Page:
However, the most convincing explanation, and the most worrying for those who maintain that the Bible is God's eternal Word, untampered with and free from any human interference, is that the Bible is using the enormously influential Greek philosopher Aristotle's teachings for the stages of foetal development, in which case not only is the Bible wrong, but it also plagiarises ancient Greek literature!

As I indicated above, I can understand the motivation and feelings for this statement, but there are several reasons why this is an erroneous conclusion. The situation is not parallel at all, and therefore one cannot draw the same conclusions from what looks like similar evidence.

If we really want to argue in parallel, then the issue is that the Muslim seeks to disprove something that was never claimed in the thesis he responds to. The whole article is really no defense at all of the earlier Muslim arguments regarding the Qur'an. And in regard to the Bible it is a straw man since Christians never made claims of an embryological miracle, nor do Christians have a theory of revelation or inspiration which is detached from the socio-historical environment in which the Biblical books were written. We expect all Biblical books to have more than just faint traces of the historical human environment in which the writers lived. Having found such traces confirms the Christian understanding of the nature of inspiration instead of refuting it.

Furthermore, the formulations in the article show clearly how uncomfortable the Muslim critic is with his own argument, since using it implicitly confirms the validity of the method used to disprove the Muslim claims about the Qur'an.

What shall we conclude from this Muslim response? Taking it at face value, it appears that the Muslim call to Islam has now changed from the former

"See this embryology miracle in the Qur'an,
recognize that it can only be from God and
surely your desire for obeying the manifest truth
will lead you to believe the message of Islam!"

to

"If you (Christians) can believe in a book which shows human influence,
why do you accuse us if we believe in a book
which exhibits evidences of human influence?"

Or, expressed differently, the argument appears to be,

"you are hypocrites TOO"

(i.e. and therefore we don't have to feel so bad about being hypocrites ourselves for believing in a book that doesn't measure up to its own claims.)

Is that all that is left to say for the Muslims regarding their former claims of a compelling miracle? Surely, that is a poor response, and hardly suitable to restore confidence in the scientific miracle or even the divine origin of the Qur'an.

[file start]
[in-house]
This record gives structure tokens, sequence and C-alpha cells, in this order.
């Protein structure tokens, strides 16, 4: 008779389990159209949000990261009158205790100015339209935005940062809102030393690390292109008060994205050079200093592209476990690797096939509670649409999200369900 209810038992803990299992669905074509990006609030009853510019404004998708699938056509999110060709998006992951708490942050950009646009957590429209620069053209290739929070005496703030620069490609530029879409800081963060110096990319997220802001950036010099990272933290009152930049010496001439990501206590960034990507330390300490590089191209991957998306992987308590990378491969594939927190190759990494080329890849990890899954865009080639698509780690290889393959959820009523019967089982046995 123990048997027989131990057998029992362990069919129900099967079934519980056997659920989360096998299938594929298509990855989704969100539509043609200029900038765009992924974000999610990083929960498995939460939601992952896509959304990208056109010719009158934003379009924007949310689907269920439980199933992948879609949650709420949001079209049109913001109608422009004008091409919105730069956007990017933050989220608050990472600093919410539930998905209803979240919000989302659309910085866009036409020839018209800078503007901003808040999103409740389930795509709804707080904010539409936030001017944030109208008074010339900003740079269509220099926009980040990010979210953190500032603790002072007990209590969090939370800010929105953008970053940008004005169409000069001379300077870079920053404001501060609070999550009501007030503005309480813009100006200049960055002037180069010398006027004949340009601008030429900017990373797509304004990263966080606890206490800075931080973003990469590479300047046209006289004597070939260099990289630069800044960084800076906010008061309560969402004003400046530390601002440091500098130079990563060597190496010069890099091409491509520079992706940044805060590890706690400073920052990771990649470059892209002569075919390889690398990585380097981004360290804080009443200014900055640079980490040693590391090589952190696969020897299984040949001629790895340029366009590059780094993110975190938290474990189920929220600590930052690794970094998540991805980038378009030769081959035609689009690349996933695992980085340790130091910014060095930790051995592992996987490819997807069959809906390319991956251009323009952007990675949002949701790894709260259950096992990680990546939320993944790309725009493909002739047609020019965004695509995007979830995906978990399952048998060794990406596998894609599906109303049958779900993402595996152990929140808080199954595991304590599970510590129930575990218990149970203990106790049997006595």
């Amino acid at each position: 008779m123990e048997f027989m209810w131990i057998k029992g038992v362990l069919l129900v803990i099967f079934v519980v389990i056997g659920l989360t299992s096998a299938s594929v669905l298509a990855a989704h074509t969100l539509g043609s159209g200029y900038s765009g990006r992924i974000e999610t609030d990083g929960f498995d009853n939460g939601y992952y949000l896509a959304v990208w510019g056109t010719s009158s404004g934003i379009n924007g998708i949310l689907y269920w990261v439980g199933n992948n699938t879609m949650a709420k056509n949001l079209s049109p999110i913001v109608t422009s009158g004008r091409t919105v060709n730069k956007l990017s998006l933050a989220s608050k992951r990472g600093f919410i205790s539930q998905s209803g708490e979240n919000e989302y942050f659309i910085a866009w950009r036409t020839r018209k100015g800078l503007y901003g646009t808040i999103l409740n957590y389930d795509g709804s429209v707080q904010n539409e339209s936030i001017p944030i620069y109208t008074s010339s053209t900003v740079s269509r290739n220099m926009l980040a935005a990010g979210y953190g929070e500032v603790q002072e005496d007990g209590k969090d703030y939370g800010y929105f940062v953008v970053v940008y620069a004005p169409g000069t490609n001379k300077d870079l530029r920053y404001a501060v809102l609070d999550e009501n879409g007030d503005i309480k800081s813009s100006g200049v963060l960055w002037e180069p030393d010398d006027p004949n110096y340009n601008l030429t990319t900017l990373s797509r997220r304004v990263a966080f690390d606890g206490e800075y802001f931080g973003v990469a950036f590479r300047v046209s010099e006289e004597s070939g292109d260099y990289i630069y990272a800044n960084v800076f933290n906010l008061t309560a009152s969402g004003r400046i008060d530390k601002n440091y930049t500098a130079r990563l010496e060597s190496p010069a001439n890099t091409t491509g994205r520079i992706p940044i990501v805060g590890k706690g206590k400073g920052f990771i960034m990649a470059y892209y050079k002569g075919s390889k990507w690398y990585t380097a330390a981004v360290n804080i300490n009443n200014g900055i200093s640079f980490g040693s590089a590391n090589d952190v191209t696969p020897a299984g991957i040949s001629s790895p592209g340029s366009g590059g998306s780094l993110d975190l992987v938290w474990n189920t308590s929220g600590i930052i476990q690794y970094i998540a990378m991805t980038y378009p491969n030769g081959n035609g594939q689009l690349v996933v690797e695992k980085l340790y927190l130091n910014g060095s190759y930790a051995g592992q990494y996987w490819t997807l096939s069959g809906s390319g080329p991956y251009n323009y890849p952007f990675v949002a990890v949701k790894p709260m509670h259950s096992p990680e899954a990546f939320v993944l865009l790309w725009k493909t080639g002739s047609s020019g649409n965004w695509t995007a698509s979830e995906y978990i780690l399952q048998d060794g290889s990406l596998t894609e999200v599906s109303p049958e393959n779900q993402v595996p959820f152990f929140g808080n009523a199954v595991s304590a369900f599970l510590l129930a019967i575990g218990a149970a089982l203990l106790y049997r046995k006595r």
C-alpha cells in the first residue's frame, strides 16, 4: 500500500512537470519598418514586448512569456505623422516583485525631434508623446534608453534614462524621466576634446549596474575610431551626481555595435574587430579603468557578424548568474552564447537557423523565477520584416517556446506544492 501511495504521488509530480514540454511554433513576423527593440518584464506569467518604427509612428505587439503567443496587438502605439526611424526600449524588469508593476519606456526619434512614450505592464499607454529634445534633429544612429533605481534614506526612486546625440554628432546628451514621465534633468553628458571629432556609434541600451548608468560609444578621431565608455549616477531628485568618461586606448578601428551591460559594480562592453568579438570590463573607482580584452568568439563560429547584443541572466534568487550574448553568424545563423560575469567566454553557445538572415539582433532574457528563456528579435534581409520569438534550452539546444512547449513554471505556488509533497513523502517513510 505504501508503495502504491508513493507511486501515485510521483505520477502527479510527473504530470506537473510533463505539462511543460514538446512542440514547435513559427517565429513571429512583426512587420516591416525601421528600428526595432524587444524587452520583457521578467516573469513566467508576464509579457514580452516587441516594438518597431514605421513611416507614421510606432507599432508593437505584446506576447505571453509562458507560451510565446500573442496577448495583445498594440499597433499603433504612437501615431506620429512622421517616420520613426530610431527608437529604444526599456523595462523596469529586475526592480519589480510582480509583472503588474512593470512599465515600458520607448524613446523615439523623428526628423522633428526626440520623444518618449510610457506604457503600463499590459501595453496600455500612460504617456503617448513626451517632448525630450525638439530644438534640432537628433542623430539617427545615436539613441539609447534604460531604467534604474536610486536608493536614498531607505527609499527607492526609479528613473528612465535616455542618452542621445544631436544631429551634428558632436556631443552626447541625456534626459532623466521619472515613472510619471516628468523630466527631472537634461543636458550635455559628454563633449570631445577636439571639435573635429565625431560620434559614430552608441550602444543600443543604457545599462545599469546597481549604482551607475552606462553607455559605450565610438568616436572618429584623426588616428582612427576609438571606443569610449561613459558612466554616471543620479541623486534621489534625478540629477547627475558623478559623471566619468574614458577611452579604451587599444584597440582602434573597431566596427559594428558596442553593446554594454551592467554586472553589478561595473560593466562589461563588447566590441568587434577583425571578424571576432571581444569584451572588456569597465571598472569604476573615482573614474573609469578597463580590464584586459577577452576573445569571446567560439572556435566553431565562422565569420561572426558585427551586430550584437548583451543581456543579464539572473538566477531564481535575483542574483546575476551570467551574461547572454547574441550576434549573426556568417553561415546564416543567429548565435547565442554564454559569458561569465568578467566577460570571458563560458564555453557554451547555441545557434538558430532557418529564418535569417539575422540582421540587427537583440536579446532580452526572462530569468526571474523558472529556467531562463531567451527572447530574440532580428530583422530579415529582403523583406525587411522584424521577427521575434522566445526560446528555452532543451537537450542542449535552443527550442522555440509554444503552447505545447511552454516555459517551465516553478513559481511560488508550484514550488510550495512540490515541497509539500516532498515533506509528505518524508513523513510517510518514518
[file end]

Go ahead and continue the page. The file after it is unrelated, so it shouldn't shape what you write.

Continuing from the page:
Conclusion so far: None of the problems of the Qur'an are solved by claiming "the Bible has problems too." If it was supposed to be a defense of the Qur'an, the fallacy of attempting to divert the attention away from the Qur'an to the Bible is obvious.

The article has not even attempted to defend the claim that the embryological statements of the Qur'an are miraculous, nor has it given any support to the seriously damaged claim of divine origin of the Qur'an because of the Galenic formulations found in it.

What about the Bible?

Let us now turn our attention to the charges Mr. KarÓm stacks up against the the Bible. In order to better appreciate the explanation that is to follow, let me present a fake charge against the Qur'an, because the argument against the Bible is mistaken for the very same reason.

If a Christian were to claim that the Qur'an teaches in Sura 9:30 that "Ezra is the Son of Allah," (after all, the complete Qur'an is supposedly the word of God, and this statement is found in that verse), ... Muslims would be very annoyed by such a distorted interpretation, and rightly so! Whether this claim about the Jews is historically correct is discussed elsewhere. Here, we are only concerned with the observation that this statement is reported in the Qur'an merely as the opinion of a certain group of human beings, not as the teaching of God Himself. Even though the Qur'an is believed by Muslims to have been revealed in its entirety, every word of it, that does not imply that all the statements reported in it made by men, women, jinns, angels or Satan are therefore true.

The Muslim Bible critic, Elias KarÓm, is guilty of the same kind of irresponsible scripture twisting, because these words that he claims to be plagiarized from Aristotle are not spoken by God; they are the words of Job as we recognize quickly when we start to read the passage in the context of the complete chapter, Job 10. Note in particular verse 2.

 2  I [Job] will say to God: ...

10  Did you not pour me out like milk and curdle me like cheese, 
11  clothe me with skin and flesh and knit me together with bones and sinews? 

In fact, in his lamentation against God, Job goes as far as to claim

13   But this is what you concealed in your heart, 
     and I know that this was in your mind: ...

We see how Job claims to know God's innermost thoughts, and this is certainly a wrong claim, as Muslims will readily acknowledge. When God finally answers Job, He makes it very clear in his response that Job has no basis of accusation against God, let alone knowing all of God's thoughts. We read in chapter 38: